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EC's 'social charter' goes against Britain's grain


LONDON -- Is socialism trying to creep into Britain through the back door of Europe, as Margaret Thatcher once warned? It may be.

To prevent that in 1989, Britain's then-prime minister and apostle of the free market rejected the so-called "social charter" advanced by most other members of the European Community. It would have regulated the wages, hours, working conditions for women and children, and holidays across the whole of the EC.

Prime Minister John Major, convinced that Mrs. Thatcher was right to do this, went to the EC summit at Maastricht in the Netherlands last December and excluded Britain from the Social Chapter of the treaty that the summit produced.

The Social Chapter was the hated charter written into EC law. But opting out, as Mr. Major's action was described in December, apparently is not all that easy to do.

On Thursday in Luxembourg, Mr. Major's new employment secretary, Gillian Shephard, seemed to accept a 48-hour limit on the workweek, at least conditionally, in a directive covering health and safety in the workplace. In London she said that Britain was "only prepared to see 48 hours in the directive's text subject to a solution to our major problems being found."

But Britain may have to accept it. The directive will be voted on by EC social affairs ministers in June. It is sure to be approved with the work-hours restriction included. This is because it has been advanced as a health and safety measure, not an industrial relations or employment measure, and requires only a majority vote to pass, not unanimity.

Britain has two recourses at the moment. It can try to negotiate a softening of the directive in the next few weeks by getting exemptions for more industries -- such as agriculture, transport, bakeries, printing -- fields in which work is seasonal or has to be done round-the-clock.

And once the directive is approved, if Britain still does not like it, it can fight it in the European Court of Justice.

Why does Britain resist these measures? What is gained? Does the country have unmodern labor laws? Do Britons work excessive hours?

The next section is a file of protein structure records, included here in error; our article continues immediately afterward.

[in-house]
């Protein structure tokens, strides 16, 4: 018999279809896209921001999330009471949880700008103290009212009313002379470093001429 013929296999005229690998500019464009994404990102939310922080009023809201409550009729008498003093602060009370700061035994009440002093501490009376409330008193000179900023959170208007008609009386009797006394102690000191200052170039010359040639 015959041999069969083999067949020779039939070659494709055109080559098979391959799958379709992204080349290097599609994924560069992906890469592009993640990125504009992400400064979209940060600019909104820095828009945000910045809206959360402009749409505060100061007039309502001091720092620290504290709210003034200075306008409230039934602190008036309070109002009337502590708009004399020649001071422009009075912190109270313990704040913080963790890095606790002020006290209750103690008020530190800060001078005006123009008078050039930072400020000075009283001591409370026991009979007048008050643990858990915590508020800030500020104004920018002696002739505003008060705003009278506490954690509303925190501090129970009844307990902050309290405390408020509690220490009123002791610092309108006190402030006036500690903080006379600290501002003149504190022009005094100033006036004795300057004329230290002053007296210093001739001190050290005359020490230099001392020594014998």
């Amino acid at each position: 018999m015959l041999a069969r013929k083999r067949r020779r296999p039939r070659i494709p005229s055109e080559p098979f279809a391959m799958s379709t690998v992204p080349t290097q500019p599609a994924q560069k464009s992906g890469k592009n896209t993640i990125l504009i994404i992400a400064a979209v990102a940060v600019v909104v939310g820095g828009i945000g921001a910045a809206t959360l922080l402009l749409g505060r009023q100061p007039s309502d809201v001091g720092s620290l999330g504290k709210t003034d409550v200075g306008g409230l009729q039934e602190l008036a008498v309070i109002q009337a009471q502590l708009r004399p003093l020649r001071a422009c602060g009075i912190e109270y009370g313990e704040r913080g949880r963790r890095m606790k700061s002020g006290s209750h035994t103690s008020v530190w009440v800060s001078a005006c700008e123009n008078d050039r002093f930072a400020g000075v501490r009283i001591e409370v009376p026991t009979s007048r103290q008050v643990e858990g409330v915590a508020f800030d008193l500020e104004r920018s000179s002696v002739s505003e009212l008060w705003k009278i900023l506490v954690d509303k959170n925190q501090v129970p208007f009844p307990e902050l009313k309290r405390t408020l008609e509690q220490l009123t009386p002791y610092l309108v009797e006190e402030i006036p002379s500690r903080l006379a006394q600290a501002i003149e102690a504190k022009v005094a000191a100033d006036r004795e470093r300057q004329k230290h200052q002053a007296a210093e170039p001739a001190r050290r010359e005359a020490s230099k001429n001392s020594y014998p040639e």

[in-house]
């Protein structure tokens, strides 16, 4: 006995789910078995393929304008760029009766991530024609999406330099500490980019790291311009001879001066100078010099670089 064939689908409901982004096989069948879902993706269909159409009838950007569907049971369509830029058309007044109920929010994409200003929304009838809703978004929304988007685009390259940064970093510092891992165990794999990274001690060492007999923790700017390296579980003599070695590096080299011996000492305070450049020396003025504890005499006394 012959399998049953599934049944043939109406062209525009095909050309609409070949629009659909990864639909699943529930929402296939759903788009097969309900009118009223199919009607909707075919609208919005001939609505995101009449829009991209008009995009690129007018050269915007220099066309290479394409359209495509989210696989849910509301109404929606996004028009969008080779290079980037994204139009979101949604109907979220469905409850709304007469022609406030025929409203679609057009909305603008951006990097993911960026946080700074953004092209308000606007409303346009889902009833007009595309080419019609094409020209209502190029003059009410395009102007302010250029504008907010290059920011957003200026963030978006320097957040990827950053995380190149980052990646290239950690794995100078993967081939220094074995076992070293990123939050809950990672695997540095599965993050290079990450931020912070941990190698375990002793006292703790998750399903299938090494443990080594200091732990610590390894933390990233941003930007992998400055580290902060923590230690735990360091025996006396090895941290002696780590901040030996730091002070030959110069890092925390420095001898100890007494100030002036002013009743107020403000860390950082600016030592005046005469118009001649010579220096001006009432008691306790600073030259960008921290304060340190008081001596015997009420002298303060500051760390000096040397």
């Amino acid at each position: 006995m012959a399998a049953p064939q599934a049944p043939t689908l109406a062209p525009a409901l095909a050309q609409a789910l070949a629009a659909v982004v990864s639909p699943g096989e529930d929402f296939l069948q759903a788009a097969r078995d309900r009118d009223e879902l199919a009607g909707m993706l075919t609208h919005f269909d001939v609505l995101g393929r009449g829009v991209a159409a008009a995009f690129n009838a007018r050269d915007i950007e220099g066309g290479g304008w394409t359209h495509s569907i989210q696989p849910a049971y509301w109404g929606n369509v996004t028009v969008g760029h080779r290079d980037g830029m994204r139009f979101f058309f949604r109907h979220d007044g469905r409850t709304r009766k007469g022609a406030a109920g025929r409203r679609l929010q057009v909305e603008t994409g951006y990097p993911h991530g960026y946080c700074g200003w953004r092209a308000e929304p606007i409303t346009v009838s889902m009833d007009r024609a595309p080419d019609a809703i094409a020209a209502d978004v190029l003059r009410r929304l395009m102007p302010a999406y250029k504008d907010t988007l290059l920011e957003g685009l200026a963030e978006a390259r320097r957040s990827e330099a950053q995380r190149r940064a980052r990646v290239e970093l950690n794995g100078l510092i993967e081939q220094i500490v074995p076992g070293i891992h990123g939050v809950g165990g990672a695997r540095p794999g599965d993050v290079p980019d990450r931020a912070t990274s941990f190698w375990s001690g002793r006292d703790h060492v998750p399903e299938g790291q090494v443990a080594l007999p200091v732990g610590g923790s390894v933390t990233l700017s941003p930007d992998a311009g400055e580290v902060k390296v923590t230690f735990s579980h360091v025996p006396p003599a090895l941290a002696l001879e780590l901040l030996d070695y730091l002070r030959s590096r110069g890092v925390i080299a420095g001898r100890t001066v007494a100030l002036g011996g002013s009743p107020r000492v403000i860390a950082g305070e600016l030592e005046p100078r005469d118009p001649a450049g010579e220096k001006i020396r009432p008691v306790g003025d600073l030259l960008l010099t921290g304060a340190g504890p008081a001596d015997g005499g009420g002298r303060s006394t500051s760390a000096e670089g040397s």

Yes and no. European Community statistics show that the average British worker puts in 37.7 hours a week, six minutes more than the EC average of 37.6 hours. But Britain does not have a minimum wage or much firm legislation regulating hours worked by women and children. Also, alone among European countries, Britain has no fixed holiday and vacation entitlements.

But the main source of Britain's resistance is philosophical. "We don't like the directive. It is very much against the British approach of leaving things to employees and employers to sort out," said Martin Helm, a spokesman for the Employment Ministry.

"We have a flexible and free-market approach and have never felt the need to legislate in this area."

Mr. Helm said it is because of this approach that Britain receives half of all the investment coming into the European Community, and he repeated the government's assertion that acceptance of the social charter would cost Britain's employers nearly $10 billion. They would have to hire new employees to do the work now done in overtime.

Stephen R. Dunn, an expert in industrial relations, agrees that Britain's resistance is basically philosophical, but it is not necessarily a philosophy shared by all Britons. The Labor Party, for instance, favors the Social Chapter. Had it won last month's election it would have signed up.

"It is because the Conservatives have an intellectual and philosophical objection to regulating the labor market. They believe leaving it free is the best way to raise the standard of living," said Mr. Dunn. "It is primarily a point of principle."

It is also a matter of history, and not only history since 1979.

"It is not all a product of the Thatcher years. Europe is much more interventionist in this area," Mr. Dunn said. "There is a lot of legislation in Europe protecting workers, but here these things have always been the product of collective bargaining."

But Mrs. Thatcher and her free-market governments did have an effect. According to Mr. Dunn, the trade unions in Britain used to control hours of work and overtime and such. And when they did, "things were always very rigid. Now management has been liberated from that [by the Thatcherite legislation], and they don't want to surrender all the flexibility [in scheduling and arranging shifts] they now enjoy.

"And the government doesn't want a whole bunch of new regulations imposed on it," he added.

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